We humans like our dogs to do the things we ask them to do. We used to call this communication, a command. That always seemed too harsh, and army-like. Now we call them cues.
A cue is a piece of information that causes behavioural change due to the detection of a reward and is part of a habit-forming chain. See my previous article for information about how habits have formed The Importance of Measuring Progress.
We like to think that our dogs understand what we are saying to them. The truth is they don’t, not unless we teach them what a word means. If you want to know what verbal communication means to your dog without teaching them its associated behaviour try this exercise.
Stop Speaking Purple
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This is confusion is what our words mean to our dogs. We chat all the time to them, thinking they clearly understand. They don’t understand our words, so perhaps we should stop talking ‘Purple’ to them.
Our dogs understand our tone – a higher pitch is inviting, a lower pitch communicates to leave or stay away. Why do our dogs understand this? It is because this is the communication that they use with each other. Our dogs interpret our words by trying to relate them to what they already know. Want to try this out? Stand away from your dog and say ‘Pup, Pup’ in a high-pitched voice and watch your dog run towards you. They are responding to the tone in our voice. Now say ‘Pup, Pup’ in a low and gruff voice. They will look at you with hesitation, trying to work out what you want but keeping their distance.
So how do we teach our dogs to understand us? We can use visual or verbal cues. Our dogs seem to understand more than our words so what have they learned about us and how?
Our dogs react to more than our verbal cues, they are genius at reading our body language. They watch how we move, what we point at, the speed of our movements, the facial expressions that we make. Through careful observations, they have learned to interpret this. A hand that picks up a lead means we are going for a walk. A turn towards that cupboard might mean it is food time. They can even read chains of events. Think about your morning routine and what predicts you leaving the house. These are visual cues. The signals that our dogs look for to predict events. Often we won’t even know that our dogs are reading us. Sometimes they will read our body language incorrectly, after all, unless we teach them what our gestures mean they are guessing. We can incorporate hand signals into our dog training. It is to our advantage to teach them these before we teach them words. Research studies highlight that dogs learn visual cues more quickly than verbal communications.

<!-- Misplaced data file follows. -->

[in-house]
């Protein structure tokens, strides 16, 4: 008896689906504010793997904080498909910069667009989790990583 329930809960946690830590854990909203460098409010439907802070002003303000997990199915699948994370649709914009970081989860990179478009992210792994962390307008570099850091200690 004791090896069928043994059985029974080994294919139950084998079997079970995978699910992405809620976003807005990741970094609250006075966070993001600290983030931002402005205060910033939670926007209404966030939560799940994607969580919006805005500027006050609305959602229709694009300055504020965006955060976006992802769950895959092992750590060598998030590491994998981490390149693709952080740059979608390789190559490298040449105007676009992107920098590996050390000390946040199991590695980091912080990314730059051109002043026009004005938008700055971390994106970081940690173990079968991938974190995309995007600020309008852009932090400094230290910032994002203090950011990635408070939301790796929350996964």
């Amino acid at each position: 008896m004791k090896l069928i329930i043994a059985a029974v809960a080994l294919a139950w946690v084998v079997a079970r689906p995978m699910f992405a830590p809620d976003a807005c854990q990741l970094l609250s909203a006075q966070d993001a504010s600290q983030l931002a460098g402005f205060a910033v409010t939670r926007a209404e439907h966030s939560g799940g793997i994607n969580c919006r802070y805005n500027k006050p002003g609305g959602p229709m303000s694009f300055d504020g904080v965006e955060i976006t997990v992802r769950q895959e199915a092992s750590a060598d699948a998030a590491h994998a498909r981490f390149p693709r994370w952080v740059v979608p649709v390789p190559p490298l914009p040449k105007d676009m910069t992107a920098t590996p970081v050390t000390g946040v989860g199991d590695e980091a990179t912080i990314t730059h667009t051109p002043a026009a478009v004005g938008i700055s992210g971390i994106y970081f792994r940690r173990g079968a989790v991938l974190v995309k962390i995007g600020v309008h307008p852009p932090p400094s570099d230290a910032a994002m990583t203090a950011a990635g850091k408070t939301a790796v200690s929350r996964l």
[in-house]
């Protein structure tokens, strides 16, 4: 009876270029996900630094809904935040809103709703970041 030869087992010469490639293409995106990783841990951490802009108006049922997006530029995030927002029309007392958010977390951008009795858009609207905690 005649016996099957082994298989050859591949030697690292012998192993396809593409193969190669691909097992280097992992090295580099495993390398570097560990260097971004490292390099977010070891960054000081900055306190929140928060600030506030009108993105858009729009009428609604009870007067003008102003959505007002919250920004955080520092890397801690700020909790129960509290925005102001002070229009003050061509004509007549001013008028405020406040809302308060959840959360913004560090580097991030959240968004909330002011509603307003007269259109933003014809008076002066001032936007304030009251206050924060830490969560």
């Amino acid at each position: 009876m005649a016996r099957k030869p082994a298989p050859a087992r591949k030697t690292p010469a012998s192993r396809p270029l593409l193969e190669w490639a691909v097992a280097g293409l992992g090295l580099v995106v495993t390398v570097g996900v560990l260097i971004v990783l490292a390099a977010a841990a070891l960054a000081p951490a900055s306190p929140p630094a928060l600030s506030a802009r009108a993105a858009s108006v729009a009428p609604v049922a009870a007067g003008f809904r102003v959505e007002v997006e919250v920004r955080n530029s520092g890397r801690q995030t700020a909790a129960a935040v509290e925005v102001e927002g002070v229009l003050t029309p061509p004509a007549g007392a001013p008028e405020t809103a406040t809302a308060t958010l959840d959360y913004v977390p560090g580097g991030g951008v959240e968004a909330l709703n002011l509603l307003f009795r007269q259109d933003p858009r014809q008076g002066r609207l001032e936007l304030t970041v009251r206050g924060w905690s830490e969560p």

If visual cues work so well why do we teach verbal ones? Humans express themselves with words. This is how we communicate with each other. Children learn words by associating a word with an object. A young adult human understands approximately 60,000 words. Our vocabulary continues to develop as we get older. As we are exposed to the new subject matter and new technology we learn new words. A year ago no one used the word coronavirus now it is an everyday word with an attributed meaning. Have you ever thought about how many words your dog understands and how they have learned these? Dogs also learn through association. Dogs learn to interpret our body language and our tone. Research has shown that dogs are better able to learn when both the left and right side of their brain is activated. The left side of the brain is involved in understanding words and the right-hand side translates tone. It is worth bearing this in mind when we are teaching our dogs a new word. When words are linked to a pleasurable reward-based activity such as food, playing, or affection and a tone that they like they learn faster. When we do this we increase the relationship bonds between us and enhance communication.
We can build our canine vocabulary by:
Our dogs also respond to environmental cues – these are cues that do not come from us. For example, the doorbell rings and your dog goes to the door to see who is there. Or there is sunlight coming through a window so lie down on the floor here. Pop your dog into the car and drive to a certain place every day and they soon learn that a smell, a rumble in the road and, the swing of the vehicle means they are nearly at their walk. Using environmental cues can be useful as it takes out the need to always instruct our dogs what to do. We can teach them that a pavement edge means they should sit and wait patiently or seeing their food bowl means they should wait quietly. There are a variety of different ways that environmental cues are useful.
Dogs are clever and are capable of learning a great deal of information from us. We owe it to them to try to understand how they learn. When we are clear with our communication and teach them in a way they can understand a beautiful harmonious relationship occurs.
If you need help understanding how to teach your dog please give me a call.
I offer individually tailored 1-2-1 Canine Coaching Sessions which may also be helpful.
Each session is 1-2 hours long and includes a follow-up email report and telephone support. Sessions start at £45, packages are available for multiple sessions.